Home » c# » How to return value with anonymous method?

How to return value with anonymous method?

Posted by: admin November 29, 2017 Leave a comment

Questions:

This fails

string temp = () => {return "test";};

with the error

Cannot convert lambda expression to type ‘string’ because it is not a delegate type

What does the error mean and how can I resolve it?

Answers:

The problem here is that you’ve defined an anonymous method which returns a string but are trying to assign it directly to a string. It’s an expression which when invoked produces a string it’s not directly a string. It needs to be assigned to a compatible delegate type. In this case the easiest choice is Func<string>

Func<string> temp = () => {return "test";};

This can be done in one line by a bit of casting or using the delegate constructor to establish the type of the lambda followed by an invocation.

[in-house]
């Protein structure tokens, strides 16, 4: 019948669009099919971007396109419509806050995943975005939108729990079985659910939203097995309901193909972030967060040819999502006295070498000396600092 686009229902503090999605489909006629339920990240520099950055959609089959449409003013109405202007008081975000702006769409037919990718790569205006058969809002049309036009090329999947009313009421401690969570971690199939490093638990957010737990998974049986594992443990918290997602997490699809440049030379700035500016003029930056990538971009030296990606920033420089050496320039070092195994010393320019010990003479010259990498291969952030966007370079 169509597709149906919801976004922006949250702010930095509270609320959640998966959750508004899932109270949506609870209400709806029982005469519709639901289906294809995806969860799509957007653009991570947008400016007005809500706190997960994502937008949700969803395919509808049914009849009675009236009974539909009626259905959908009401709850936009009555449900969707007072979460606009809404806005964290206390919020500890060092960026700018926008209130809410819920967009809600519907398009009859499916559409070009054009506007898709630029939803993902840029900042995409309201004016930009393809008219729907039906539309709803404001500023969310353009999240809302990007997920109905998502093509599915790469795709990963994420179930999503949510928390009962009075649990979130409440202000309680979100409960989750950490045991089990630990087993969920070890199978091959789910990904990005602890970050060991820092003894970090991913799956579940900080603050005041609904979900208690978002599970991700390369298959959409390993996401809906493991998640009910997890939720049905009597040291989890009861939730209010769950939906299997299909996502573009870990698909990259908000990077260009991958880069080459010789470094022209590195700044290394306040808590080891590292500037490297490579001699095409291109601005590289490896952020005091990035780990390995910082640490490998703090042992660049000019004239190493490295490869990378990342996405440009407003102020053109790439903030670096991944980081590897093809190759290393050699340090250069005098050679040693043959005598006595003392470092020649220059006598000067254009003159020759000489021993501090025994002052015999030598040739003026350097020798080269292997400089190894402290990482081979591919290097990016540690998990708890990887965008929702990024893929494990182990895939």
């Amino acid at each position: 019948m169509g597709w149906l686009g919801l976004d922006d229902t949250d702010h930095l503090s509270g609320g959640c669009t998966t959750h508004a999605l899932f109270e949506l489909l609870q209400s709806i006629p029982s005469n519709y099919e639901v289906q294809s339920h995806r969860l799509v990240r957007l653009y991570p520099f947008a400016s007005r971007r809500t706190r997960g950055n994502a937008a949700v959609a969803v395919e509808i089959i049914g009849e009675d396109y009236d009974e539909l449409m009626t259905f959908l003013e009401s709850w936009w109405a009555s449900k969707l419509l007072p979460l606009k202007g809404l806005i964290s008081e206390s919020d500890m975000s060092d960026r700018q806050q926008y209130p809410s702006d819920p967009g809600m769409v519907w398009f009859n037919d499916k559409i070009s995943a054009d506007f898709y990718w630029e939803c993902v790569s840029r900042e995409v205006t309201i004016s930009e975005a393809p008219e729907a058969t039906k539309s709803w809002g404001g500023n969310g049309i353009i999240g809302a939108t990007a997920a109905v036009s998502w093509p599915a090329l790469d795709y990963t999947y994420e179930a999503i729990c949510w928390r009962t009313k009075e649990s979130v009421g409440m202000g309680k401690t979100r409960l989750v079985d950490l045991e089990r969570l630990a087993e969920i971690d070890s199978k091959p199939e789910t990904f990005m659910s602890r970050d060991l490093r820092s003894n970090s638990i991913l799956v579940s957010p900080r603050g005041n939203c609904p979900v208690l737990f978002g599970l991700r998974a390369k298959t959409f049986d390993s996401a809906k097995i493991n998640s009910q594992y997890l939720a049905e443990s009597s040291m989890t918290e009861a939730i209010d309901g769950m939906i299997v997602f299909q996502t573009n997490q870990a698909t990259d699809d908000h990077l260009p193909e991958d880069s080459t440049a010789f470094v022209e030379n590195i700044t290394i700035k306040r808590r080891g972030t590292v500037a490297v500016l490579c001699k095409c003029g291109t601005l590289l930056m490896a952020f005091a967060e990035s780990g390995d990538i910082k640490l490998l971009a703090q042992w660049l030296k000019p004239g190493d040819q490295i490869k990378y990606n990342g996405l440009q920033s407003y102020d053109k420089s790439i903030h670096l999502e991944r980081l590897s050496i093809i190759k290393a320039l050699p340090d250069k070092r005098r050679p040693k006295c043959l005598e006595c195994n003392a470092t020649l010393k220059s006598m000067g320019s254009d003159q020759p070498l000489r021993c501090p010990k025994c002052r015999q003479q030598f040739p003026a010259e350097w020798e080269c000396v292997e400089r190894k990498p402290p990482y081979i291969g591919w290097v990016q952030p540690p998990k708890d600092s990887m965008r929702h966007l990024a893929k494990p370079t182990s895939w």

string temp = ((Func<string>)(() => { return "test"; }))();
string temp = new Func<string>(() => { return "test"; })();

Note: Both samples could be shorted to the expression form which lacks the { return ... }

Func<string> temp = () => "test";
string temp = ((Func<string>)(() => "test"))();
string temp = new Func<string>(() => "test")();

Questions:
Answers:

You are attempting to assign a function delegate to a string type. Try this:

Func<string> temp = () => {return "test";};

You can now execute the function thusly:

string s = temp();

The “s” variable will now have the value “test”.

Questions:
Answers:

Using a little helper function and generics you can let the compiler infer the type, and shorten it a little bit:

public static TOut FuncInvoke<TOut>(Func<TOut> func)
{
    return func();
}

var temp = FuncInvoke(()=>"test");

Side note: this is also nice as you then are able to return an anonymous type:

var temp = FuncInvoke(()=>new {foo=1,bar=2});

Questions:
Answers:

you can use anonymous method with argument :

int arg = 5;

string temp = ((Func<int, string>)((a) => { return a == 5 ? "correct" : "not correct"; }))(arg);